Knowledge-based Economy and My India Experience September 23, 2009Posted by Ornwassa Siamseranee in As The Future Catches You.
I should have read “As the Future Catches You” by Juan Enriquez before summer of 2009.
Back in March, I received an offer to join Infosys Technologies Limited for my summer internship. Infosys is a great company – it is one of the biggest companies in India with over 100,000 employees, the first Indian company to be listed on NASDAQ, and the most admired Indian company for 10 consecutive years. With all these credentials, I should be all excited and happy, right? Well, not exactly.
I came to do my MBA in the US with an initial hope to get a job here, with better compensation and better reputation. For me, the US is really the center of the economy and full of opportunity. India is never on my radar. This made me hesitate and contemplate whether I should take the offer, and wonder what I would get out of this internship.
My India experience changed my perception, and this book confirmed it.
One of the central themes in this book is that we are now in the age where service becomes the dominant source of economic wealth and that most value created within the service economy is knowledge-based. This makes “Knowledge” the most valuable resource, especially knowledge in science and technology. India and Infosys exemplifies this notion. India is the hub of IT talent – each year over 400,000 Indian IT graduates enter the job market. IT accounts for over 40% of the country’s GDP and Indian government heavily promotes IT education. Infosys also recognizes the importance of IT and knowledge creation and retention. It has the largest education center producing engineering graduates with the equivalent of a Bachelor of Science degree in Computer Science from an American university. It has a dedicated department called Education & Research focusing solely on generating new knowledge and practicing and promoting Knowledge Management within the company.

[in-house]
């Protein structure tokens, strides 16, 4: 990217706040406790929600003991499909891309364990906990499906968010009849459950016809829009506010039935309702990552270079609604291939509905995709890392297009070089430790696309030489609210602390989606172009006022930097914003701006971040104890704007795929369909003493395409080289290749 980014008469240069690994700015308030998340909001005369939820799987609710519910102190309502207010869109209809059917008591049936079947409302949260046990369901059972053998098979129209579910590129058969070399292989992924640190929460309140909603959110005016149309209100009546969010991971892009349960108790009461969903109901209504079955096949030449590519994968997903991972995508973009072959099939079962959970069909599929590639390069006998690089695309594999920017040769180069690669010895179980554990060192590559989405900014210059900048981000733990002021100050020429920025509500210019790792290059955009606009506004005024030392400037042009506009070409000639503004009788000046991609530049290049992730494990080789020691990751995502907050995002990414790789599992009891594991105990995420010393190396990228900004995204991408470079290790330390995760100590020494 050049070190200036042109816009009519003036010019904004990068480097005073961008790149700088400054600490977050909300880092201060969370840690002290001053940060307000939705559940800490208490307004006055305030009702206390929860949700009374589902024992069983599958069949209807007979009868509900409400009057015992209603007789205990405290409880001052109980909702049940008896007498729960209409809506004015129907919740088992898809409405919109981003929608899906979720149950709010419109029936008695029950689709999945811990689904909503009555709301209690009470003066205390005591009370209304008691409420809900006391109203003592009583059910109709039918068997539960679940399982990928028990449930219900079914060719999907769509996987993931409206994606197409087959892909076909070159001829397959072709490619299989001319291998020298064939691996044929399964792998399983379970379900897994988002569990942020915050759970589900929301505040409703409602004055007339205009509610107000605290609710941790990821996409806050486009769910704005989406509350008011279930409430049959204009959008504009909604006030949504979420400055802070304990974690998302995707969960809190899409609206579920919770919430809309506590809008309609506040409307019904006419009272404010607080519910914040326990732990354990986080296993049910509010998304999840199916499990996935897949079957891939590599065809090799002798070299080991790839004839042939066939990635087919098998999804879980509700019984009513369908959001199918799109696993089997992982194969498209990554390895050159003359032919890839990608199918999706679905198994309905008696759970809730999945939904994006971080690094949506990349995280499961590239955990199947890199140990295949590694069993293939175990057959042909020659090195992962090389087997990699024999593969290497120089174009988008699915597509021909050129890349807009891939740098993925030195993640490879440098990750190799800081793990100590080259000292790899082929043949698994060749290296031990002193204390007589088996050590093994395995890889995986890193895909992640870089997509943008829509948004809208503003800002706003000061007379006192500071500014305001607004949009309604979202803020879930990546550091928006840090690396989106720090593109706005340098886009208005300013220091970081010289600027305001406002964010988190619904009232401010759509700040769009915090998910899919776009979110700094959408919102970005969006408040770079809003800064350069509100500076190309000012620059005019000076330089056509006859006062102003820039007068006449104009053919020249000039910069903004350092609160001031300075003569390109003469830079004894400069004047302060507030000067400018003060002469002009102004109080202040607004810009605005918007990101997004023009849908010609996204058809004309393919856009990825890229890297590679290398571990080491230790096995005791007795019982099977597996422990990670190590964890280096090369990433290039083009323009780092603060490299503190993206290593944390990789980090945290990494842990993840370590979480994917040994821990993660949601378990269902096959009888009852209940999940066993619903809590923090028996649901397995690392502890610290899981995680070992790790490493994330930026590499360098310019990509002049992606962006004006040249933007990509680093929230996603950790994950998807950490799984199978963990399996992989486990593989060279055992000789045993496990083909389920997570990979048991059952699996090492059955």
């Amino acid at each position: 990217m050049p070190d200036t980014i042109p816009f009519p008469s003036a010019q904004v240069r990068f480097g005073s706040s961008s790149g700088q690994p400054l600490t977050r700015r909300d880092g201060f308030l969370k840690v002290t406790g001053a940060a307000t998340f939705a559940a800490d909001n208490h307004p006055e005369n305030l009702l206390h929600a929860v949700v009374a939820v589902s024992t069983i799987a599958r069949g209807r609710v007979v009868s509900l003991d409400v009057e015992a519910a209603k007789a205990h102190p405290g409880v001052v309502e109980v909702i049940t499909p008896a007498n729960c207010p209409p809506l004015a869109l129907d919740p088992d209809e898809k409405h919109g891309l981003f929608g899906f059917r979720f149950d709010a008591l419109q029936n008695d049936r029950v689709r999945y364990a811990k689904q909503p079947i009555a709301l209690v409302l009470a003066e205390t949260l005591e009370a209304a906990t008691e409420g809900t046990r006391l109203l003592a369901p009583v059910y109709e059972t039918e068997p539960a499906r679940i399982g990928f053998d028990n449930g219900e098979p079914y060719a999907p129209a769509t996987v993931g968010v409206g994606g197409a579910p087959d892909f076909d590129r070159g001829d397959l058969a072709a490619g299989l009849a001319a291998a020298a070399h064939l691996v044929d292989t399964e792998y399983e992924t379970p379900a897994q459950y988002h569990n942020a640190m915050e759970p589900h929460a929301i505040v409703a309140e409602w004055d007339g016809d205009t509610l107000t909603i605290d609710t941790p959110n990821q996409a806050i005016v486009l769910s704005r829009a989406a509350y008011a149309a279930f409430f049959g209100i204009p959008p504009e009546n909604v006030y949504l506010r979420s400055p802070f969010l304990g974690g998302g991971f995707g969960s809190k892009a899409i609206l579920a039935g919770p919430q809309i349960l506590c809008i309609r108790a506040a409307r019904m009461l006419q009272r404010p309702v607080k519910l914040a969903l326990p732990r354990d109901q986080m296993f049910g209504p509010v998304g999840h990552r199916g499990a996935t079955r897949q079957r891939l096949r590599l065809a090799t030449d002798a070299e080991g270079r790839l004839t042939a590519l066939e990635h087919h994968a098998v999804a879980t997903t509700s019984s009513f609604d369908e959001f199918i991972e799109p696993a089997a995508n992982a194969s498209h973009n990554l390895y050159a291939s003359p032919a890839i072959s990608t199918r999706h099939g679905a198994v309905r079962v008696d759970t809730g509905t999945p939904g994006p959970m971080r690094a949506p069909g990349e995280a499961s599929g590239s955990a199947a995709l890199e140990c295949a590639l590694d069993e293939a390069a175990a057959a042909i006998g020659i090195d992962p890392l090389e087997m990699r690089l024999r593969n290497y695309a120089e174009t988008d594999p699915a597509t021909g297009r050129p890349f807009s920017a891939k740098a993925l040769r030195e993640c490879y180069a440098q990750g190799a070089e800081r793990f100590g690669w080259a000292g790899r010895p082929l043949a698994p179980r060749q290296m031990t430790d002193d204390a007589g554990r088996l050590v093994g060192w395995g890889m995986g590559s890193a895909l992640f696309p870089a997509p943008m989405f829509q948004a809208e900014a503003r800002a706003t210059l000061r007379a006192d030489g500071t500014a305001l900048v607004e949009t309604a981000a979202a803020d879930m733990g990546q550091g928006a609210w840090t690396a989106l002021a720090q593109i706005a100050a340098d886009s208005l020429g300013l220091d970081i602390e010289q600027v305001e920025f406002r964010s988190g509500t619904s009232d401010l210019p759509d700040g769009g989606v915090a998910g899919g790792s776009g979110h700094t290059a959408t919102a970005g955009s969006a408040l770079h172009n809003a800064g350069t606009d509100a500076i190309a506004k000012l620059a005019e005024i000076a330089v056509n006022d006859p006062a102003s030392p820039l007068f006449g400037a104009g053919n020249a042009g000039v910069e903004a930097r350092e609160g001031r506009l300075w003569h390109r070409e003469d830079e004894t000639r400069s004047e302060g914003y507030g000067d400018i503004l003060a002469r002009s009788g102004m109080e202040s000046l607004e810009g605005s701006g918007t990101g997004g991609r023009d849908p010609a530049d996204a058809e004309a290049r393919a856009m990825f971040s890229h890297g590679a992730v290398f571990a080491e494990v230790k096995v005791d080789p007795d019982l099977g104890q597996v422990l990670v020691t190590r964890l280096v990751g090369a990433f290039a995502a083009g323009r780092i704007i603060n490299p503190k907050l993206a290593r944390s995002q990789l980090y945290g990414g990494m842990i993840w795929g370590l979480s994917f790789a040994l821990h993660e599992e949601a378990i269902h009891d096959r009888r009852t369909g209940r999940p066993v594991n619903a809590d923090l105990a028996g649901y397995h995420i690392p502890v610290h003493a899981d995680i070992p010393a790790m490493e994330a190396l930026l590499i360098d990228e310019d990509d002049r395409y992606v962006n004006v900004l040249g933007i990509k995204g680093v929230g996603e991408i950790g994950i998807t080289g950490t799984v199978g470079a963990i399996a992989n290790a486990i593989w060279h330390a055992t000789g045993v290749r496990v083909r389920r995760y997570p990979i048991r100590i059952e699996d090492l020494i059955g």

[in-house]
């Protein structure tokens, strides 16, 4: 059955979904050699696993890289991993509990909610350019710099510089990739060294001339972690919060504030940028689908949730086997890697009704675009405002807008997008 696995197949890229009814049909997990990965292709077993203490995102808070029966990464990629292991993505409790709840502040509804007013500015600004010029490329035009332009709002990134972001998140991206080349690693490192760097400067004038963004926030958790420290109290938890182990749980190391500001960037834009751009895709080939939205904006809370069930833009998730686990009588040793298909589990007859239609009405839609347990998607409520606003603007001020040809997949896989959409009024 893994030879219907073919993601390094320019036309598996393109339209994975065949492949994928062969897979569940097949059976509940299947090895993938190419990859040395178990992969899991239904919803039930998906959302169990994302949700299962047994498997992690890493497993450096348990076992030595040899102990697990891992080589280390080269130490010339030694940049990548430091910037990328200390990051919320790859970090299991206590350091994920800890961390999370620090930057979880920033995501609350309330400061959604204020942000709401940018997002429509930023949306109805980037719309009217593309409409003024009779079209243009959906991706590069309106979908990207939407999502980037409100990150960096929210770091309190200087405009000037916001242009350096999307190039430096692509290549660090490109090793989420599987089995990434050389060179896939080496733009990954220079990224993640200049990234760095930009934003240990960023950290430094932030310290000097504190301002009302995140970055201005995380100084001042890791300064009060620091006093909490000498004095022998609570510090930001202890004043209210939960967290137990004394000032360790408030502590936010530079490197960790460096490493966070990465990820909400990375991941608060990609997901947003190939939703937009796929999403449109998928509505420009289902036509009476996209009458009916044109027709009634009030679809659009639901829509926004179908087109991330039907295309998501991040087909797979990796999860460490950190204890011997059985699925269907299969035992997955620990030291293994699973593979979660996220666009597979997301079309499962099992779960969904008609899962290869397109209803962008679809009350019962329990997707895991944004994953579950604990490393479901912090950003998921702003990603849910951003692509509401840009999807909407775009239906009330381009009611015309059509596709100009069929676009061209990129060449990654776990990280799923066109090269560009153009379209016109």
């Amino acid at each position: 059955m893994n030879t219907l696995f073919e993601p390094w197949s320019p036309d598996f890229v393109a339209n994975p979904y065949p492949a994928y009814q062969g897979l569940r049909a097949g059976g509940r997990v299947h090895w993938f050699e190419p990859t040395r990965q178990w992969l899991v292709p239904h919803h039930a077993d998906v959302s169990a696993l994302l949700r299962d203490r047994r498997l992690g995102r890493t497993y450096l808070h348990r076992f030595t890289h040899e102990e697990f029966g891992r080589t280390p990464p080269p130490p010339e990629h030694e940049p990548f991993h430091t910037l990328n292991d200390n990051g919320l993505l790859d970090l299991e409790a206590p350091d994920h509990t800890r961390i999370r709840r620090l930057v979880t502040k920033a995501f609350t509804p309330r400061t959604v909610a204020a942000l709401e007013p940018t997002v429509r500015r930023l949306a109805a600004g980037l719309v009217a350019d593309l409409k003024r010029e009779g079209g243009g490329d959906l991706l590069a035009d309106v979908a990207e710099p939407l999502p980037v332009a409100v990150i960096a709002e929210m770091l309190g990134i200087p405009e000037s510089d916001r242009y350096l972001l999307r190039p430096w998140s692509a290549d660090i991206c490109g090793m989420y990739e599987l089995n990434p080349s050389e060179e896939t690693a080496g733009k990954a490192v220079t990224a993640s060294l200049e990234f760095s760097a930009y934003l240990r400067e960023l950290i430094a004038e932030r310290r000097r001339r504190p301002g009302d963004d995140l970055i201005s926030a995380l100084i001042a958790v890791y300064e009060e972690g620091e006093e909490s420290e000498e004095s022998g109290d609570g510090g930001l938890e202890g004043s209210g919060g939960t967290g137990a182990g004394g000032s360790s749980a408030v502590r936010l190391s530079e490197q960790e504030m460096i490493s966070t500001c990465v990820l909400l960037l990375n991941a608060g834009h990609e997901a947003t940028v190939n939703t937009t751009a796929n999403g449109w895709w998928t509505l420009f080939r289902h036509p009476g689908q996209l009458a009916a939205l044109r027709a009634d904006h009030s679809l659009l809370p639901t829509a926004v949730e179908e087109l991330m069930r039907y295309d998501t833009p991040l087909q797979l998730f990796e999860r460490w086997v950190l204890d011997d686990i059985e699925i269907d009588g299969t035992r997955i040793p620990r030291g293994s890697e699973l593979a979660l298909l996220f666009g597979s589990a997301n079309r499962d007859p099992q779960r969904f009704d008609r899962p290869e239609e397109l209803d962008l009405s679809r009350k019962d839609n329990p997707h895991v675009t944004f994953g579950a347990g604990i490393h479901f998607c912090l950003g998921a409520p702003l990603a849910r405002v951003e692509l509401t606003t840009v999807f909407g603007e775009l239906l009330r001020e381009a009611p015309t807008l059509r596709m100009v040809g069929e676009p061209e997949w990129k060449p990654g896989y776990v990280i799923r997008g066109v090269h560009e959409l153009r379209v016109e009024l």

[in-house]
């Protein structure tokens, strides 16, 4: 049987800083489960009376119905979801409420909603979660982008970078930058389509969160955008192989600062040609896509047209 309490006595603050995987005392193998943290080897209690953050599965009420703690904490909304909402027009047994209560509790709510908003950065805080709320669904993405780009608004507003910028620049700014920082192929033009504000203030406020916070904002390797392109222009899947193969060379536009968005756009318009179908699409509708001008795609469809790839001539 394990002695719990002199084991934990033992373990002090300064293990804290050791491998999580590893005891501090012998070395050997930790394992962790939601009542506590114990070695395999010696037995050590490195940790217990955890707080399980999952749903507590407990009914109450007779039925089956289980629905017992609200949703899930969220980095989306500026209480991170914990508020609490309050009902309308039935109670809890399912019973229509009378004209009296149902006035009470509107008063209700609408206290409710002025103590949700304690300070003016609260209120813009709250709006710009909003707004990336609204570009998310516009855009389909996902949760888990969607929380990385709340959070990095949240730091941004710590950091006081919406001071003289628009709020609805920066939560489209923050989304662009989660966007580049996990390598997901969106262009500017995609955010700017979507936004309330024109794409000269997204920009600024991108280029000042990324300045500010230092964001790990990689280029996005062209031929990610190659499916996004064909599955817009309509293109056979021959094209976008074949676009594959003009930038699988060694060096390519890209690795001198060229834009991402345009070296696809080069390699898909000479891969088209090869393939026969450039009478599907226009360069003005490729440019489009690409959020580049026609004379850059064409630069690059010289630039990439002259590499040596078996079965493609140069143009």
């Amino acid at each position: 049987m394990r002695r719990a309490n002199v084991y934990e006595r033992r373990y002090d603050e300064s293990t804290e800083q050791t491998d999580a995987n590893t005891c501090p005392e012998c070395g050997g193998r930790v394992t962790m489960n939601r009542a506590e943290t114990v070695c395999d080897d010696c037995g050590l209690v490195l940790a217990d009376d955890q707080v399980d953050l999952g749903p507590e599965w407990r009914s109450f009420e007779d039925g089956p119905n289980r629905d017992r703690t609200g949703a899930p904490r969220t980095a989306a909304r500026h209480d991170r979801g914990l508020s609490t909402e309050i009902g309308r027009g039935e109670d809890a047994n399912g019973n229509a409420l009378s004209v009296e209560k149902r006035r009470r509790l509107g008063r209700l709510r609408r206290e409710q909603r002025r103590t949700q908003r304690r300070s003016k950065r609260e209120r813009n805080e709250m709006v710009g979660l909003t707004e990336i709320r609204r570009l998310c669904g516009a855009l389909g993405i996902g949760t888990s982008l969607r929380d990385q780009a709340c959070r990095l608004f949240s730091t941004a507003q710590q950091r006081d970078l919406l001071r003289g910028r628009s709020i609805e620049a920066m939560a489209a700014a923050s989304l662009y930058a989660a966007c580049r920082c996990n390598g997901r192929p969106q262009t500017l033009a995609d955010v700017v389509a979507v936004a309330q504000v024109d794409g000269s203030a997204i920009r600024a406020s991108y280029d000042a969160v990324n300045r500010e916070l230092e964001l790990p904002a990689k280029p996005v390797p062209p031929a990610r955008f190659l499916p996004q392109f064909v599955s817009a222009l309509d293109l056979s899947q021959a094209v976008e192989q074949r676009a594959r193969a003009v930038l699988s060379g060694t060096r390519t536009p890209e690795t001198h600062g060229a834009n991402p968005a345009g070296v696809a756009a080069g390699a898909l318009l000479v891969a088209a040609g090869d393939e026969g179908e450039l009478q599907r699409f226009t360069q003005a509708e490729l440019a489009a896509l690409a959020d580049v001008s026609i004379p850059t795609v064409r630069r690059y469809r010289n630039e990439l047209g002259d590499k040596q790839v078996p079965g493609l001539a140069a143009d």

With the right focus on knowledge in IT, India and Infosys have been growing tremendously over the last 10 years. It is forecasted that from 2007 to 2020, India’s GDP per capita will quadruple, and that the Indian GDP will surpass that of the US before 2050. India and China are becoming the new center of the world economy.
Understanding this concept and experiencing India widen my education and career focus. I now choose to take courses that help build soft skills and allow me to learn more about service industries, and also expand my career focus accordingly.
I’m glad I decided to go to India.